Safety of the Employees and Equipment Workers in the petrochemical industry are subject to numerous risks, including chemical leaks, fires, and explosions. These are in addition to the risks common throughout the manufacturing industry, such as machinery malfunctions and falls.
A blast-resistant building can be a state-of-the-art facility with all the bells and whistles needed to keep your team and worksite safe. Expert building installation is a critical part of the planning and investment process. You may be surprised to learn that there is a myriad of safety and construction benefits to having your blast-resistant building developed and manufactured off-site before installation. Below, we'll look at why RedGuard's installation process is the most convenient and the safest for your workers in the long and short term.
Dealing with moisture is inevitable in most places. Humidity and rain can cause condensation inside and outside buildings, allowing moisture to seep up from the ground. Moisture can come from leaky fixtures or overzealous HVAC units, even in dry areas.
We know that steel is a superior building material when it comes to safety, cost, time, design possibilities, and environmental considerations. Because it has the highest strength-to-weight ratio, we know steel can stand up to just about anything. Furthermore, because steel is a metal, you might be wondering about how it fares when it comes to thermal protection from extreme heat. We’re going to tell you exactly why steel is the best material for thermal protection - and why concrete comes up short.
A facility siting study analyzes the strength of buildings on the premises and their ability to protect occupants in the event of a fire or explosion. It is one of the components of process hazard analysis (PHA) outlined by the Occupational Safety and Health Administration (OSHA).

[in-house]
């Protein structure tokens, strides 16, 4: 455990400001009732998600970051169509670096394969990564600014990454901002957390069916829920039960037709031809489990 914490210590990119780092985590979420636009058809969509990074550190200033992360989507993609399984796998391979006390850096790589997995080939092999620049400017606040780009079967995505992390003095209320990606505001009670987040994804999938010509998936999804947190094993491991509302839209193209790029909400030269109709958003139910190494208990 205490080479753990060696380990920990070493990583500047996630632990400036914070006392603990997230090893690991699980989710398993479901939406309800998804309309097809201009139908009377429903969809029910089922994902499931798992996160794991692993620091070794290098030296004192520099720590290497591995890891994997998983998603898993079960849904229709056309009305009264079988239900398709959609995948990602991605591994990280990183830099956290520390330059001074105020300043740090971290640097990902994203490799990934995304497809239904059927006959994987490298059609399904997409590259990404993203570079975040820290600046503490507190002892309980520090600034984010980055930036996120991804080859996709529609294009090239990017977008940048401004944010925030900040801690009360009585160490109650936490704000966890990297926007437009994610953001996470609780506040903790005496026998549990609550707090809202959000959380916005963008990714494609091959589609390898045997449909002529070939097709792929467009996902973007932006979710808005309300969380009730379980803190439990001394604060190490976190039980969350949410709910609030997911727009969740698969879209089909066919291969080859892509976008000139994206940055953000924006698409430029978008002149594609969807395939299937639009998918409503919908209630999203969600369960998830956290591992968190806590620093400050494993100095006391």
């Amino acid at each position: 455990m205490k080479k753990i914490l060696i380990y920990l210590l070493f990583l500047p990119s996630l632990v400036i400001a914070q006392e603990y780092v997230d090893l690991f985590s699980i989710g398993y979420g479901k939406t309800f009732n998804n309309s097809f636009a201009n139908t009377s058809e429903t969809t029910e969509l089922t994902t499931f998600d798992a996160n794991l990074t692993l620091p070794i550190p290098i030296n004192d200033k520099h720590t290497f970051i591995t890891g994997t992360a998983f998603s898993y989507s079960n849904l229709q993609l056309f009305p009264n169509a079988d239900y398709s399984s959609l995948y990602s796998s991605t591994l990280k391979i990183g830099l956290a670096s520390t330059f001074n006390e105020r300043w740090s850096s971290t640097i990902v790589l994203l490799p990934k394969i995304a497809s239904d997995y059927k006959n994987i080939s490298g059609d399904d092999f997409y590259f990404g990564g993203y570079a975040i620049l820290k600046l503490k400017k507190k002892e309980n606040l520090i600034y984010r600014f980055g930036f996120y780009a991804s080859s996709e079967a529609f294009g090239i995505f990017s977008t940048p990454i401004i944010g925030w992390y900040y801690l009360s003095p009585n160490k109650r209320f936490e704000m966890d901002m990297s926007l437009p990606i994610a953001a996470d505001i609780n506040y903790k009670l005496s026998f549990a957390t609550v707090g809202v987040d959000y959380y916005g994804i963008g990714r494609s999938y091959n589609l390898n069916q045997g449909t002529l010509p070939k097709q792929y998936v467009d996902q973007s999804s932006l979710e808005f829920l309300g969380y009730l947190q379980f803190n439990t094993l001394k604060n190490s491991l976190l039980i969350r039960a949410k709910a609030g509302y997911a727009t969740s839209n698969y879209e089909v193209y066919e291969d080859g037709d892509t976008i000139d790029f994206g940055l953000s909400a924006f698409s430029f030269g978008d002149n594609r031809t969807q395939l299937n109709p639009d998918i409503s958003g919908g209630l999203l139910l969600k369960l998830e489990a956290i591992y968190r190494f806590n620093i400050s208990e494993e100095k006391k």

As a leader in the industry, we do a lot of blast testing on blast-resistant buildings. If you’ve watched our videos, or read our blog, you may have heard about “blast response” in terms of buildings. Which just means, what will the building’s damages be once the dust settles? Another related term is “human response.” In simple terms, it is also quite literal. How will a human body respond to a blast when it is protected by one of our buildings? What will its injuries be?
What Qualifies as a Petrochemical Facility?
If you've ever undertaken a building/remodeling project, even a personal one, you know it is crucial to choose the right contractor. Substandard materials, unnecessary delays, and lack of compliance are just a few of the pitfalls you must try to avoid. Finding a blast-resistant building vendor is similar to hiring a contractor, except that the stakes are much higher. Blast-resistant buildings are a vital component in high-risk industries, so it is necessary that you take all precautions to keep your team safe. So, how do you know what companies are reliable and will provide you with the best blast-resistant building? Here are a few pointers to lead you to the right company.
Costing a project is not just about the price of materials. When mobilizing resources for a blast-resistant building, we need to consider direct labor costs, business disruption during the build, and even the cost of maintenance during the asset's lifespan. All factors considered, steel is more affordable than concrete for blast-resistant buildings.